Hello, and welcome to the ValueTrend, Smart money, Dumb money show. And I’m your host, Keith Richards, I’m president and Chief Portfolio manager of ValueTrend. Welcome to the show today. We’re going to look at the emerging markets. Are they emerging or are they submerging question of the day? Well, we’re going to start off with the broad emerging markets ETF. We are going to take a look at one of these ETFs. And then we’re going to drill down a little bit and try to uncover whether there’s an opportunity emerging.
What we’re looking at right here is the bank of Montreal, the BMO emerging markets ETF. Now the BMO emerging markets ETF is like most of the broad sector, emerging markets ETFs out there. And what that means is that they’re heavily weighted in China and that’s because China’s the biggest emerging market out there. It would make sense that most of the capitalization of this index ETF goes into the Chinese exchange. So that is in fact where this ETF I should say, is focused. Now, what we see on the chart here is what is known as a right-angled triangle and I didn’t draw it for you, but you can pretty much see that the high at the beginning of 2021 has led into a series of two follow-up peaks that were progressively lower. Meanwhile, the troughs are moving in either symmetrical rising lows or flat lows. Either way, we’re not getting lower lows.
And yet we did get lower highs for the balance of 2021. This is either asymmetrical or a right-angle triangle. And I don’t get too caught up in the semantics of identifying the exact consolidation pattern that we’re looking at. But it’s pretty clear that the emerging market ETF has been consolidating. Now, typically what happens after consolidation is they either break out to the upside or they break down to the downside and you don’t know which way they’re going to go. So, we really want to keep an eye for a breakout. So, if you happen to be following this ETF and you find that the market in fact breaks the last high, so that was somewhere in your call, it 24 30 or so, and maybe the, the ETF reaches 24, 24 and a half 25, something like that. Then you will probably be looking at a bullish breakout.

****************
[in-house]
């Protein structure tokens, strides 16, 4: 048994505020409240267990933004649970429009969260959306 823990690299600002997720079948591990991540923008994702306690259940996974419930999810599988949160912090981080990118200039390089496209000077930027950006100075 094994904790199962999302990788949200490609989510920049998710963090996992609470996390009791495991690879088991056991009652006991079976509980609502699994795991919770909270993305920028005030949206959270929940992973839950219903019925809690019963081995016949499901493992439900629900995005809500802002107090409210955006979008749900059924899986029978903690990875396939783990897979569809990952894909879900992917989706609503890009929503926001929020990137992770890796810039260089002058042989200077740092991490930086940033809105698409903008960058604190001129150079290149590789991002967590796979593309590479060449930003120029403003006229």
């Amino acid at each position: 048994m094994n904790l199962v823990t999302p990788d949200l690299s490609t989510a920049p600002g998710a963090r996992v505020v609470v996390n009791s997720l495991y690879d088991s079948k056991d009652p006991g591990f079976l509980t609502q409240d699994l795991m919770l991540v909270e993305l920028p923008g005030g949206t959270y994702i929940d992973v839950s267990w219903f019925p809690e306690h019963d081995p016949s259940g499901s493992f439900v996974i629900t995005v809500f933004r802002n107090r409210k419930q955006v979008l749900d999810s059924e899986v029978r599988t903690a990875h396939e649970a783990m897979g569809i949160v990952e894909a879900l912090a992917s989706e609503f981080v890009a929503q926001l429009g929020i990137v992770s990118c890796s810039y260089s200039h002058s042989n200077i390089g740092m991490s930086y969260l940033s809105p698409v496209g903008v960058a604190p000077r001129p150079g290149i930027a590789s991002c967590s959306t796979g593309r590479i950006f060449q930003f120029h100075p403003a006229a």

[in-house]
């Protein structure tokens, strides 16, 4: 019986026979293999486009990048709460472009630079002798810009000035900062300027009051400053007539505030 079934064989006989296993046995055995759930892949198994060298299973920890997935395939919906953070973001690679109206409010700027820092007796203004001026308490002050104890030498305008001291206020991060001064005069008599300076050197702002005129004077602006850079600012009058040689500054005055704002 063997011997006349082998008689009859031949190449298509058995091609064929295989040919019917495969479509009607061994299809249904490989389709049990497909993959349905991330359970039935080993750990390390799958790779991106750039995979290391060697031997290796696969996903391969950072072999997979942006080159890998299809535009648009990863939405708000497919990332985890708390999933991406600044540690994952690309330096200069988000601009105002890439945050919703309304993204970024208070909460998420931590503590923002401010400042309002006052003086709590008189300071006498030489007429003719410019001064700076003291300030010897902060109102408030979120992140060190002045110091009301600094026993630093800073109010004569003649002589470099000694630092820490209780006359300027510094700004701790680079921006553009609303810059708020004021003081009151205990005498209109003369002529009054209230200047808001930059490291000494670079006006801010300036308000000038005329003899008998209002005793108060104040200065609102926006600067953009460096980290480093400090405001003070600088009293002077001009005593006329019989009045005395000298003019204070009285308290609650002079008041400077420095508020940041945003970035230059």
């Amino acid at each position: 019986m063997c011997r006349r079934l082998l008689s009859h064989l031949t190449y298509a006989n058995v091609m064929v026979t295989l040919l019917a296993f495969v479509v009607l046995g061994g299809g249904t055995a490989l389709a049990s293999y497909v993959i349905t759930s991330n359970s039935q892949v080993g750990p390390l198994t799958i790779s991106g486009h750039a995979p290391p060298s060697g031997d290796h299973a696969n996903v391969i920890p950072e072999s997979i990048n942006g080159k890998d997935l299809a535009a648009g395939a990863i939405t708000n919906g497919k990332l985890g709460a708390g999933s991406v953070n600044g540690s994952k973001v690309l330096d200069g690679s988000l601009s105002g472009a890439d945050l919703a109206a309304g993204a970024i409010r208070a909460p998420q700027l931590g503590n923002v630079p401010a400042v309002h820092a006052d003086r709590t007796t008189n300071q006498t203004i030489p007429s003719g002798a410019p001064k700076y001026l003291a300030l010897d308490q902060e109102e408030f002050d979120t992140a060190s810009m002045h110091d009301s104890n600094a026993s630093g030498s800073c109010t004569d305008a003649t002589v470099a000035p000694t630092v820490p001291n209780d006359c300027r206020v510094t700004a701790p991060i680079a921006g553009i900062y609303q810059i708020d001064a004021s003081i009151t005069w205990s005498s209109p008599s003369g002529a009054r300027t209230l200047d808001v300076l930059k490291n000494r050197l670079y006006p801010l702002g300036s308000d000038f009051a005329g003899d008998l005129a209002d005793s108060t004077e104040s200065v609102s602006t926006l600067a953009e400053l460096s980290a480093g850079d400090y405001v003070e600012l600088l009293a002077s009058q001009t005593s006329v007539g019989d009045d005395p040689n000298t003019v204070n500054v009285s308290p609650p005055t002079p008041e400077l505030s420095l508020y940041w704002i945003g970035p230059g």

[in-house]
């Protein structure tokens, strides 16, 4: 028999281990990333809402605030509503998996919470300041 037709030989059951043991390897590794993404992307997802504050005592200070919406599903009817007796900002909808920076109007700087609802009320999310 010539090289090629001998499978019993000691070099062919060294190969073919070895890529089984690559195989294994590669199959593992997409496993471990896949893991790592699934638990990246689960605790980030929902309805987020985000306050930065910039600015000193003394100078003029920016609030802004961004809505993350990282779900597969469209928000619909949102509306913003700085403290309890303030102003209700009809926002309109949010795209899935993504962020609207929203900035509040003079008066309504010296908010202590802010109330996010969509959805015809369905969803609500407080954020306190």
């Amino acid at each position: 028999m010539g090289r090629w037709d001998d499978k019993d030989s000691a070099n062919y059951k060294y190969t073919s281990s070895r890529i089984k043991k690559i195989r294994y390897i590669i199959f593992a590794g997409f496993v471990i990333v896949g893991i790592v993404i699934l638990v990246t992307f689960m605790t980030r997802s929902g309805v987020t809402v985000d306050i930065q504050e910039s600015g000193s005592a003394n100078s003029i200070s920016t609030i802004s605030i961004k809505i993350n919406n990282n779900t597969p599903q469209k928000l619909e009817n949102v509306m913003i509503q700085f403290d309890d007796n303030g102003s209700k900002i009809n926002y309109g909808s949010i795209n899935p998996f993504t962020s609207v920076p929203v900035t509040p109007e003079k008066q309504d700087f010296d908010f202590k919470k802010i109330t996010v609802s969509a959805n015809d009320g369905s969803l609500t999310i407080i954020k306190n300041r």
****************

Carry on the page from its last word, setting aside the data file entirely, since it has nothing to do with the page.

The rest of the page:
However, if you see a breakdown of, well below 23, let’s say 22 and a half, that will imply a breakdown to the bottom level of this potential triangle formation. So, one is bullish. One is bearish. You don’t know where it’s going, and all you can do is watch and see what happens. I would not endorse buying an emerging market’s ETF right now, but we can take a look at some of the internals. So, first of all, one of the reasons, the only reason, in fact, we’re going to look at a big reason why this ETF has not been doing well for much of this year. But one of the, one of the reasons that has affected literally all of the emerging markets economies has been a rising US dollar. And you can see that it was pretty low at the very beginning of the year.
And since then, it looks to have formed a little bit of a double bottom although it has not broken its neckline. So, this may end up being a failure at this point, but whatever the case, the US dollar on a worldwide basis, so it’s against a basket of currencies, it’s not against the Canadian dollar has gone from roughly 89 to 90, almost 94. Okay. So that’s a fairly significant 4% to 5% slam to the upside, which impacts the emerging markets because they’re trying to sell their materials back to us and when they’re buying, they’re buying at a higher price dollar. Keep that in mind that it’s not great for their economy to have a higher US dollar, their economies, I should say. And in fact, a falling US dollar can be very good for emerging markets.